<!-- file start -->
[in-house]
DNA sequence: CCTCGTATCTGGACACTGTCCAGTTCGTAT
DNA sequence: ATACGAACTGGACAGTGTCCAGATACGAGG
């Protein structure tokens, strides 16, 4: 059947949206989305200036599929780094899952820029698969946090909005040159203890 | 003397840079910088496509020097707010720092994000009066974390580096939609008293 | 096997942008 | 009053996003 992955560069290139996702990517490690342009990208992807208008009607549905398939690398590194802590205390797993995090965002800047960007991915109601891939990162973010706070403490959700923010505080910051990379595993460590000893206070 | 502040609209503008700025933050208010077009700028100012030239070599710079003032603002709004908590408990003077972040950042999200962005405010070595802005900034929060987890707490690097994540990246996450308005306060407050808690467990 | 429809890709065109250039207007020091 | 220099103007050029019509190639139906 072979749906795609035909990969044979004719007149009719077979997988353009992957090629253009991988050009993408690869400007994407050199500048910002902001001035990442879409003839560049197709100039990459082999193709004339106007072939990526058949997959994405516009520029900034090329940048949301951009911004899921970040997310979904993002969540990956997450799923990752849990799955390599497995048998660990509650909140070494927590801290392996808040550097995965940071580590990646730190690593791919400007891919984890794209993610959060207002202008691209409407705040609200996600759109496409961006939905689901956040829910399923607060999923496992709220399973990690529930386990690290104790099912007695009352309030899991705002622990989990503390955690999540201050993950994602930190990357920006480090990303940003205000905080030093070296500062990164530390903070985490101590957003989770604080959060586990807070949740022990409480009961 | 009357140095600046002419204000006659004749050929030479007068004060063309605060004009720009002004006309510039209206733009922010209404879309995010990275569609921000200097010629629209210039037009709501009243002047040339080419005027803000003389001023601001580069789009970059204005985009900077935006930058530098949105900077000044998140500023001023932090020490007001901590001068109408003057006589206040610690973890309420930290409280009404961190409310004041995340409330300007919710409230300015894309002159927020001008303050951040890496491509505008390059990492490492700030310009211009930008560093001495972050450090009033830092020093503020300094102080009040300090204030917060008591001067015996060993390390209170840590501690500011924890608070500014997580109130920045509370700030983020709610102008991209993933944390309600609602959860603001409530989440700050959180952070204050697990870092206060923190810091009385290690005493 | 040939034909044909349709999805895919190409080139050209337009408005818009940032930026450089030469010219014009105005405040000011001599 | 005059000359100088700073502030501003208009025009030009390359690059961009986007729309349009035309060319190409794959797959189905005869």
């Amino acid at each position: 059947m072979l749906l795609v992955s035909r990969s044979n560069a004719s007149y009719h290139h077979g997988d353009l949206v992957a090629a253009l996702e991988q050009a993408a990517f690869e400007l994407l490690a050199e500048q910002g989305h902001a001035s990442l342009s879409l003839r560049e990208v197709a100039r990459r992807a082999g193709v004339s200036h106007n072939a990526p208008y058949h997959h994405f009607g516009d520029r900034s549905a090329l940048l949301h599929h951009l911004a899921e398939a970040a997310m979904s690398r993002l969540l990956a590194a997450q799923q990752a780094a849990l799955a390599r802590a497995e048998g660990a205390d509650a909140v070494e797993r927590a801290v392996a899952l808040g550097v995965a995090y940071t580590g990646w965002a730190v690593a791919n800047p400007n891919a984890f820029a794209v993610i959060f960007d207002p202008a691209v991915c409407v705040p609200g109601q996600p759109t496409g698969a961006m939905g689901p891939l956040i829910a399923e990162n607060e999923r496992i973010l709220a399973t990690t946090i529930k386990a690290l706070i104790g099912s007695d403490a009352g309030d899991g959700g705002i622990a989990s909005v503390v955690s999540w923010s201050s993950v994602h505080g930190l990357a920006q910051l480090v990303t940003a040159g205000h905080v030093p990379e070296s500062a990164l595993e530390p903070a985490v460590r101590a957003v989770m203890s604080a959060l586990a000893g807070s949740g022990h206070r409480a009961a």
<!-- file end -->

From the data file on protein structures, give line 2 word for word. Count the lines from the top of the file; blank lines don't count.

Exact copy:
DNA sequence: CCTCGTATCTGGACACTGTCCAGTTCGTAT